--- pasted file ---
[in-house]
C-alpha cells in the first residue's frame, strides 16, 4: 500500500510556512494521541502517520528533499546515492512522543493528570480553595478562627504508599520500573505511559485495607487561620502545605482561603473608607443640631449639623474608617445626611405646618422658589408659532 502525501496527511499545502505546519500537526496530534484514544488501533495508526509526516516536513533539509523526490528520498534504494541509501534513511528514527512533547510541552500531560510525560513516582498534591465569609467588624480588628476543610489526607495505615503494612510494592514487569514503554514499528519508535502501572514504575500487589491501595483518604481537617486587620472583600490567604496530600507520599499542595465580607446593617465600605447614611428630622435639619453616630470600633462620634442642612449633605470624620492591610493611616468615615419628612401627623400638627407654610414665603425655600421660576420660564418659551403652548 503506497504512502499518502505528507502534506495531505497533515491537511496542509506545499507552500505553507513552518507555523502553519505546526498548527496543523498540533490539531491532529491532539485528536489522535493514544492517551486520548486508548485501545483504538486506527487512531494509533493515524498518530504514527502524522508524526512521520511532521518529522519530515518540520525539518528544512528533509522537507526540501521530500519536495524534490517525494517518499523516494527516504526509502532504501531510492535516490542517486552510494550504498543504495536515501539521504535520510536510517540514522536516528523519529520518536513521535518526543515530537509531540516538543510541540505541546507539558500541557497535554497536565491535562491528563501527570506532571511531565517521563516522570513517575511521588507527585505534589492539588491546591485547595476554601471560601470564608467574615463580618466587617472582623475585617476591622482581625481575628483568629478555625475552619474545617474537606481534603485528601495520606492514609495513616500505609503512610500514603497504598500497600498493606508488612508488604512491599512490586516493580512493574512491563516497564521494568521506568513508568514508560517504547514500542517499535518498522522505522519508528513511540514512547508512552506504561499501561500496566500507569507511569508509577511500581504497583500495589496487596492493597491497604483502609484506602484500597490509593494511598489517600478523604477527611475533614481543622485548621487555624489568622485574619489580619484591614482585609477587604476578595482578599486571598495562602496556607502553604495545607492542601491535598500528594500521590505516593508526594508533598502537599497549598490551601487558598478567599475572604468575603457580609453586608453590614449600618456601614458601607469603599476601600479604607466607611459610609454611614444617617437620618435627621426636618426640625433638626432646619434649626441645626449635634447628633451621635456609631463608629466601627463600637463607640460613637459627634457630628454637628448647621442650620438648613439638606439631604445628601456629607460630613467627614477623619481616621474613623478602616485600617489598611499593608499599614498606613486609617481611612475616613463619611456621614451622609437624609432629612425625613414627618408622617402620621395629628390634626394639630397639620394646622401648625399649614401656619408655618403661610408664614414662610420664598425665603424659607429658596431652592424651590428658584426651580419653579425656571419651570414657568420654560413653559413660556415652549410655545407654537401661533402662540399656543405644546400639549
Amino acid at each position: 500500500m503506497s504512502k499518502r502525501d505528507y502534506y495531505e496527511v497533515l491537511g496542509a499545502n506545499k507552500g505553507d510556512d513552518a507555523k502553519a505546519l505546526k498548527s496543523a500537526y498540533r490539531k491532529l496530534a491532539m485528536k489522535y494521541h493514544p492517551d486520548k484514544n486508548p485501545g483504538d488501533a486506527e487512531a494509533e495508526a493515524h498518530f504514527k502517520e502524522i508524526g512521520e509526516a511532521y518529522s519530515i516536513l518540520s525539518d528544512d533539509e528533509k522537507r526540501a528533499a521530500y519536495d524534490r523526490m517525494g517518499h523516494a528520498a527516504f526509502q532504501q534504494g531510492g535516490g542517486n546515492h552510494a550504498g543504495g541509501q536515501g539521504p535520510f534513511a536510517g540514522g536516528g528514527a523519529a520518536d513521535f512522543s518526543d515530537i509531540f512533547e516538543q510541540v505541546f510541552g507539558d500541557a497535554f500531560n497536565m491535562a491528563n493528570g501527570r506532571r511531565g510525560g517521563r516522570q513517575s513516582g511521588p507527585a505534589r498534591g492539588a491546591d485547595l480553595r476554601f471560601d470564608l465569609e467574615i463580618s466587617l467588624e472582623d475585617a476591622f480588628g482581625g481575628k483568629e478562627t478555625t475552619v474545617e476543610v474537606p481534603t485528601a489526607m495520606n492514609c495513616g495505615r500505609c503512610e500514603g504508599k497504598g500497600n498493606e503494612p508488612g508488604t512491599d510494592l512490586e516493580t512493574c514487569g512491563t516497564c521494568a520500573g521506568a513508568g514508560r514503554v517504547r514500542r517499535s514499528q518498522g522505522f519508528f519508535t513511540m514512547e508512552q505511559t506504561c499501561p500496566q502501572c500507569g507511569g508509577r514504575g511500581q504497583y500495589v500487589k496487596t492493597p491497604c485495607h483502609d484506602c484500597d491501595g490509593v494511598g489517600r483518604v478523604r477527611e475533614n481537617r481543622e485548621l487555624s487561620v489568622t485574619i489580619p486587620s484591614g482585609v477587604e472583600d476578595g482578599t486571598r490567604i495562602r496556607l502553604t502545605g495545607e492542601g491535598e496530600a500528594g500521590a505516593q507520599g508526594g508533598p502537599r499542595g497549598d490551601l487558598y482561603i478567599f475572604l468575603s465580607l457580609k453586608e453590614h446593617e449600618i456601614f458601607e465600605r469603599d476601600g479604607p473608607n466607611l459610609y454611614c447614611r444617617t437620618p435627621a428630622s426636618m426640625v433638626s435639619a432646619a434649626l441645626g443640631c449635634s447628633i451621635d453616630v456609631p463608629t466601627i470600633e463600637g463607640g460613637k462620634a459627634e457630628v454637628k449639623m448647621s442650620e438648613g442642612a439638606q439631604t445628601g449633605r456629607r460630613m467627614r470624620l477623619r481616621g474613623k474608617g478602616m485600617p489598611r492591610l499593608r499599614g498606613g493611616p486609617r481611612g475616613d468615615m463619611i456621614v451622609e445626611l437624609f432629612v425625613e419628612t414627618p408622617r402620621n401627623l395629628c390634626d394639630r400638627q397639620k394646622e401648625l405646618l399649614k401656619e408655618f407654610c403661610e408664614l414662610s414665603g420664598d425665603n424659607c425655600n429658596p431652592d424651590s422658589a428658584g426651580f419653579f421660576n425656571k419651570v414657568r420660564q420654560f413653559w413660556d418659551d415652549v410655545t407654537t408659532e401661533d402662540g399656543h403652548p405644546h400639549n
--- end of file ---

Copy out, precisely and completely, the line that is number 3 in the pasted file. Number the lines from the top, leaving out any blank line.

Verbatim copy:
Amino acid at each position: 500500500m503506497s504512502k499518502r502525501d505528507y502534506y495531505e496527511v497533515l491537511g496542509a499545502n506545499k507552500g505553507d510556512d513552518a507555523k502553519a505546519l505546526k498548527s496543523a500537526y498540533r490539531k491532529l496530534a491532539m485528536k489522535y494521541h493514544p492517551d486520548k484514544n486508548p485501545g483504538d488501533a486506527e487512531a494509533e495508526a493515524h498518530f504514527k502517520e502524522i508524526g512521520e509526516a511532521y518529522s519530515i516536513l518540520s525539518d528544512d533539509e528533509k522537507r526540501a528533499a521530500y519536495d524534490r523526490m517525494g517518499h523516494a528520498a527516504f526509502q532504501q534504494g531510492g535516490g542517486n546515492h552510494a550504498g543504495g541509501q536515501g539521504p535520510f534513511a536510517g540514522g536516528g528514527a523519529a520518536d513521535f512522543s518526543d515530537i509531540f512533547e516538543q510541540v505541546f510541552g507539558d500541557a497535554f500531560n497536565m491535562a491528563n493528570g501527570r506532571r511531565g510525560g517521563r516522570q513517575s513516582g511521588p507527585a505534589r498534591g492539588a491546591d485547595l480553595r476554601f471560601d470564608l465569609e467574615i463580618s466587617l467588624e472582623d475585617a476591622f480588628g482581625g481575628k483568629e478562627t478555625t475552619v474545617e476543610v474537606p481534603t485528601a489526607m495520606n492514609c495513616g495505615r500505609c503512610e500514603g504508599k497504598g500497600n498493606e503494612p508488612g508488604t512491599d510494592l512490586e516493580t512493574c514487569g512491563t516497564c521494568a520500573g521506568a513508568g514508560r514503554v517504547r514500542r517499535s514499528q518498522g522505522f519508528f519508535t513511540m514512547e508512552q505511559t506504561c499501561p500496566q502501572c500507569g507511569g508509577r514504575g511500581q504497583y500495589v500487589k496487596t492493597p491497604c485495607h483502609d484506602c484500597d491501595g490509593v494511598g489517600r483518604v478523604r477527611e475533614n481537617r481543622e485548621l487555624s487561620v489568622t485574619i489580619p486587620s484591614g482585609v477587604e472583600d476578595g482578599t486571598r490567604i495562602r496556607l502553604t502545605g495545607e492542601g491535598e496530600a500528594g500521590a505516593q507520599g508526594g508533598p502537599r499542595g497549598d490551601l487558598y482561603i478567599f475572604l468575603s465580607l457580609k453586608e453590614h446593617e449600618i456601614f458601607e465600605r469603599d476601600g479604607p473608607n466607611l459610609y454611614c447614611r444617617t437620618p435627621a428630622s426636618m426640625v433638626s435639619a432646619a434649626l441645626g443640631c449635634s447628633i451621635d453616630v456609631p463608629t466601627i470600633e463600637g463607640g460613637k462620634a459627634e457630628v454637628k449639623m448647621s442650620e438648613g442642612a439638606q439631604t445628601g449633605r456629607r460630613m467627614r470624620l477623619r481616621g474613623k474608617g478602616m485600617p489598611r492591610l499593608r499599614g498606613g493611616p486609617r481611612g475616613d468615615m463619611i456621614v451622609e445626611l437624609f432629612v425625613e419628612t414627618p408622617r402620621n401627623l395629628c390634626d394639630r400638627q397639620k394646622e401648625l405646618l399649614k401656619e408655618f407654610c403661610e408664614l414662610s414665603g420664598d425665603n424659607c425655600n429658596p431652592d424651590s422658589a428658584g426651580f419653579f421660576n425656571k419651570v414657568r420660564q420654560f413653559w413660556d418659551d415652549v410655545t407654537t408659532e401661533d402662540g399656543h403652548p405644546h400639549n